Starry, Scary Night
“Starry, starry night
Flaming flowers that brightly blaze
Swirling clouds in violet haze.” Don McLean
In 1889, post-impressionist, Vincent Van Gogh, painted one of his most memorable paintings, The Starry Night, as he looked out of his asylum east window. On October 10, 2019, when I looked out our east window, the starry night was aglow with flames and they were not the brightly blaze of flaming flowers. Normally, I look forward to the month October because of the frivolity of Halloween. Costumes, candy, scarecrows, black cats, ghosts, ghouls, jack o ’lanterns, and trick or treating offer children a scary evening of amusement. It was a scary, scary night, but it was not Halloween.
The power was off and a fire erupted racing down the hill to a neighborhood fast asleep. Firefighters were swift and efficient evacuating the community and containing the inferno. Police officers assisted in maintaining peace and safety. Fortunately, all structures were saved and no injuries were incurred, thanks to the professional first responders. Gardens and landscapes survived the blaze with only a few fences being torched.
What homeowners need to know to be more fire-safe:
The area where I live in Northern California is rural, wooded, with minimal escape routes. Many of the plants and trees growing throughout our area are highly flammable including pines, cypress, cedar, fir, bamboo, acacia, juniper, Pampas grass, rosemary, ivy, arborvitae, miscanthus, and eucalyptus. Coyote brush, although moderately fire-resistant when it is young and green, is highly combustible as it grows. It depends on fires to regenerate and grows everywhere in our hills. All of these plants need to be removed or carefully supervised. Since heat moves up, fire speed and severity is stronger on slopes where vegetation management is crucial.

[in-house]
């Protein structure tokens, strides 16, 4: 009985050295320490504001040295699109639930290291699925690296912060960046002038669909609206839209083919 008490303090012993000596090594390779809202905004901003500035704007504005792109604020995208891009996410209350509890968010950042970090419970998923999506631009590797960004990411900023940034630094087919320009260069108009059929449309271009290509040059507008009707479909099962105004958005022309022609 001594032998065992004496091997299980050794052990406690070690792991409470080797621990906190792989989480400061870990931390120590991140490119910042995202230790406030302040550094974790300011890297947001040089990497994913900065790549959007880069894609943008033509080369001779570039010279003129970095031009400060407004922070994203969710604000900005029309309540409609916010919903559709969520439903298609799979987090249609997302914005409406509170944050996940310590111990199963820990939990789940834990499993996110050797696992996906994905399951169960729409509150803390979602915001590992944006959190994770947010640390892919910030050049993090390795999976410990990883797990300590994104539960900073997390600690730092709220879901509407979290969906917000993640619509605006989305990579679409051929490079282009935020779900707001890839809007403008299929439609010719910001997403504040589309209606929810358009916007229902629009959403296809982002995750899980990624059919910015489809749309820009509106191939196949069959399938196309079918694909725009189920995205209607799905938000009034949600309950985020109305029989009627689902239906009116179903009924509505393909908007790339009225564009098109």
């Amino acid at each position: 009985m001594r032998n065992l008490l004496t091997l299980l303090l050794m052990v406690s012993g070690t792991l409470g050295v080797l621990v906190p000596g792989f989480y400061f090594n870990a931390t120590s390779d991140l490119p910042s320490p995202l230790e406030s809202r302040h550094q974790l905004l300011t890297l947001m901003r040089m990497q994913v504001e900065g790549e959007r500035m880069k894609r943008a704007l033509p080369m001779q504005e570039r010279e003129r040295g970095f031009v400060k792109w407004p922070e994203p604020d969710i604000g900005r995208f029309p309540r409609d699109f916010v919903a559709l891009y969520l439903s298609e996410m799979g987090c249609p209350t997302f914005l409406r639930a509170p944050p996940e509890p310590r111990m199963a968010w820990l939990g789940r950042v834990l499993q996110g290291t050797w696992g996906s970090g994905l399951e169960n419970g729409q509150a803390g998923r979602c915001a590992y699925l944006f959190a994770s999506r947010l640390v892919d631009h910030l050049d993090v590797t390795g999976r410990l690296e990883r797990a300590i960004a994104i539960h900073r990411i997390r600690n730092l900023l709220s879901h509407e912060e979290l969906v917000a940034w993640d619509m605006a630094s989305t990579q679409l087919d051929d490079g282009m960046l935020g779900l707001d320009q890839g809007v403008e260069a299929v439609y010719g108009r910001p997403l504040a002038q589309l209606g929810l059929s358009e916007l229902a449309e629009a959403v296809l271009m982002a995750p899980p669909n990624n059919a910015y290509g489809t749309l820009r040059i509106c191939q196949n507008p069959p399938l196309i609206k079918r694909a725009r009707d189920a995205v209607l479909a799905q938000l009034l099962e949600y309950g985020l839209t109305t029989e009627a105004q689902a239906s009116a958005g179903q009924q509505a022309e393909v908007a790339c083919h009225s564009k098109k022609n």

Autumn is a prime time to prepare your landscaping for the next season and create a defensible space around your property. A defensible space is an area around a structure that has been cleared of ignitable debris and botanicals that may cause a public safety hazard. No plant is fireproof. Under the right conditions, every plant will burn, especially those that are drought-stressed or not maintained. A “fire-safe” plant means that it tends not to be a significant fuel source in itself with a chemical composition that resists heat and combustion. It is critical to keep plants around our homes well tended and pruned as a fire protection tool. The closer plants are to the house, the more care is needed. Every homeowner is responsible for managing their vegetation to meet Fire District requirements.
Neighborhoods are encouraged to form a committee to receive advice from local fire professionals on how to be Fire Wise. Being Fire Wise is dependent on the diligence of everyone in a neighborhood to keep property fire safe. Fires do not honor property lines. All properties become indefensible when one neighbor has overgrown bushes, brush, or low hanging trees.
What makes flora highly flammable?
- ϖ Dry and dead leaves, twigs, branches
- ϖ Abundant, dense foliage
- ϖ Needles
- ϖ Low moisture foliage
- ϖ Peeling, loose bark
- ϖ Gummy sap
- ϖ Leathery or aromatic leaves
- ϖ Content of terpene, oils, or resin
- ϖ Dry uncut grasses
What makes flora reasonably fire-resistant?
- ϖ Hardy, slow-growing plants that don’t produce litter or thatch.
- ϖ Drought tolerant natives with internal high water content. Generally, but not always, California natives are more tolerant of fire and deer.
- ϖ Trees with thick bark that restrict the growth of invasive shrub species and hardwood trees such as walnut, cherry, maple, and poplar are less flammable. Deciduous trees and shrubs are more fire resistant because they have higher moisture content when in leaf, lower fuel volume when dormant, and usually do not contain flammable oils.